Some readers will recall that green was the skin tone of the mysterious ‘fairy’ children discovered at Woolpit in Suffolk in the 1100s.  Katherine Briggs has suggested that the colour relates to death- and there may be something in this.  Identity with nature and plant life might be another association.

Popular as green was, it was by no means exclusive.  Other traditional choices were:

  • red– Evans Wentz recorded Welsh fairies in “gaudy colours (mostly red)”, in “soldiers’ clothes” with red caps and some pixies at Land’s End in red cloaks (Fairy faith pp.142, 155 & 181).  Professor John Rhys found that Welsh witnesses in Victorian times often referred to the Tylwyth Teg ‘the red coats’ by way of euphemism;
  • white– Welsh informants told Evans Wentz that the Tylwyth Teg were ‘always’ clothed in white and Thomas Heywood in his Hierarchie of the blessed angels employs ‘white nymphs’ as a euphemism for the fairies (p.507);
  • blue– for example, Sikes in British goblins (chapter V, part iii) describes the Tylwyth Teg seen at the ‘Place of strife,’ Trefeglws, Llanidloes, Montgomeryshire, as “the old elves of the blue petticoats.” In the Suffolk story, Brother Mike, the fairies appear in blue coats, yellow breeches and red caps;
  • other– on Shetland the ‘grey neighbours’ are grey clad goblins.  Walter Scott records Border fairies clad in “heath brown or lichen dyed garments.”  John Rhys learned that the fairy women of Cardigan dressed “gorgeously in white, while the men were content with garments of a dark grey colour, usually including knee-breeches.” Meanwhile, around the River Teifi, the fairy women were said to dress “like foreigners, in short cotton dresses reaching only to the knee-joint.”  He felt this was exceptional, as generally fairy dresses had very long trains and local girls who dressed in a more showy fashion would be likened to the Tylwyth Teg.  At the other extreme, some supernatural beings traditionally abandon human clothing altogether and appear dressed in skins or leaves (Briggs, Dictionary, pp.110-11).  In the hands of poets, an opposite tendency applies and clothing can become highly elaborate and literary.  For instance John Beaumont in 1705 decked out his fairies in “loose Network Gowns, tied with a black sash about their middles, and within the Network appeared a Gown of a Golden Colour… they had white Linnen Caps on, with lace about three Fingers breadth, and over it they had a Black loose Network Hood” (A treatise of spirits).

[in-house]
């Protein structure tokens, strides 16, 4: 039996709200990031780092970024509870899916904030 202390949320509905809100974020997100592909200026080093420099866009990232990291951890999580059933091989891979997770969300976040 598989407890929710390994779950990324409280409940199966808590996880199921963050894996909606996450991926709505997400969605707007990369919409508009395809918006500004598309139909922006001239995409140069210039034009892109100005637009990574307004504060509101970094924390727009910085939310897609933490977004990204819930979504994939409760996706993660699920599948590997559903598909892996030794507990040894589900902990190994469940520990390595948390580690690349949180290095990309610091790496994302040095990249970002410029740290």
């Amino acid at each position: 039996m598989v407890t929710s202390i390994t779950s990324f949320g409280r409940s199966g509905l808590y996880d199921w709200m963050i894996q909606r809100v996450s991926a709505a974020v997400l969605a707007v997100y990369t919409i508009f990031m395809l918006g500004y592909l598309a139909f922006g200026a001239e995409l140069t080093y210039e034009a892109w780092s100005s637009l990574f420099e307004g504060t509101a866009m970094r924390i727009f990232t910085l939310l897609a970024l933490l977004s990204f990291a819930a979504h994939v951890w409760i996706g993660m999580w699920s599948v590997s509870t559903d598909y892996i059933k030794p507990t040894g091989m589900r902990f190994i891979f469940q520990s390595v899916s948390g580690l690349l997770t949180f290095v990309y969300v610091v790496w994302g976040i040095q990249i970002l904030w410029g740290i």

To summarise the matter of preferred clothing colours, we may quote the words of John Walsh of Netherbury, Dorset; in 1566 he was suspected of witchcraft and gave evidence. He stated “that there be iii kinds of fairies- white, green and black.  Whereof the blacke fairies is the worst…”

Oddities and exceptions

Lastly, some supernaturals, the hobgoblins and brownies, dispensed with clothing altogether, relying on their hairiness or coarse skin.  For them, the gift of clothes was the ultimate insult which drove them away from their chosen home.  You may recall Dobby the house elf of Hogwarts school, dressed in an old tea-towel.  Joanne Rowling knew her folklore.

Authors and artists aside, the folklore conception of fairy dress was of relatively simple garments. Susan Swapper of Rye told her 1610 witchcraft trial that the fairy woman she met dressed in a ‘green petticoat’ and plainness seems to be the norm- as in accounts of ‘long green robes.’  Sometimes something more elaborate is suggested; Angus Macleod of Harris in 1877 relayed his mother’s description of fairies dancing: “Bell-helmets of blue silk covered their heads, and garments of green satin covered their bodies and sandals of yellow membrane covered their feet” (Wentz p.116).

Fairy headwear

A particular identifying feature, indeed, was the fairy’s cap.  It is regularly mentioned, most often red, although blue and yellow are also recorded, and again allusions occur from the south-west through Wales and the north-west up into Scotland.  The shape is often pointed or conical- for example, a mid-twentieth century encounter near Perth was with a “wee green man with peakit boots and a cap like an old gramophone horn on his head.”  The same informant ten years later had a rather more prosaic sighting of two small men in bowler hats…

By the twentieth century, conceptions of the style of fairy clothing had shifted away from the traditional forms to something much more influenced by art- both high and popular.  Strains of whimsy and of floaty, flimsy ballerina type garments became pervasive, as typified perhaps by Cicely Mary Barker, whose fairies were, in the main, genteel young ladies, dressed perhaps for an Edwardian fancy dress party.

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Summary

To summarise, descriptions of fairy clothing tended to fall into one of three categories:

  • the otherness of the fairies was emphasised by the brightly coloured and elaborate nature of their attire;
  • likewise, their otherness was indicated by the fact that they wore clothes of an earlier era: to the Victorians they appeared dressed in the fashions of mid-eighteenth century Georgians; or,
  • by way of contrast, the very vicinity and intimate proximity of the ‘good neighbours’ was shown by the fact that they wore garments almost identical to those of human kind.

Lastly, readers will doubtless have observed how long-established one image is: the pixie or gnome dressed in his green jacket and red, pointy cap is deeply ingrained in the British imagination.

Further reading

See too my posting on the significance or symbolism of the different colours of fairy mentioned in folklore.  An expanded version of this posting is found in my book British fairies (2017).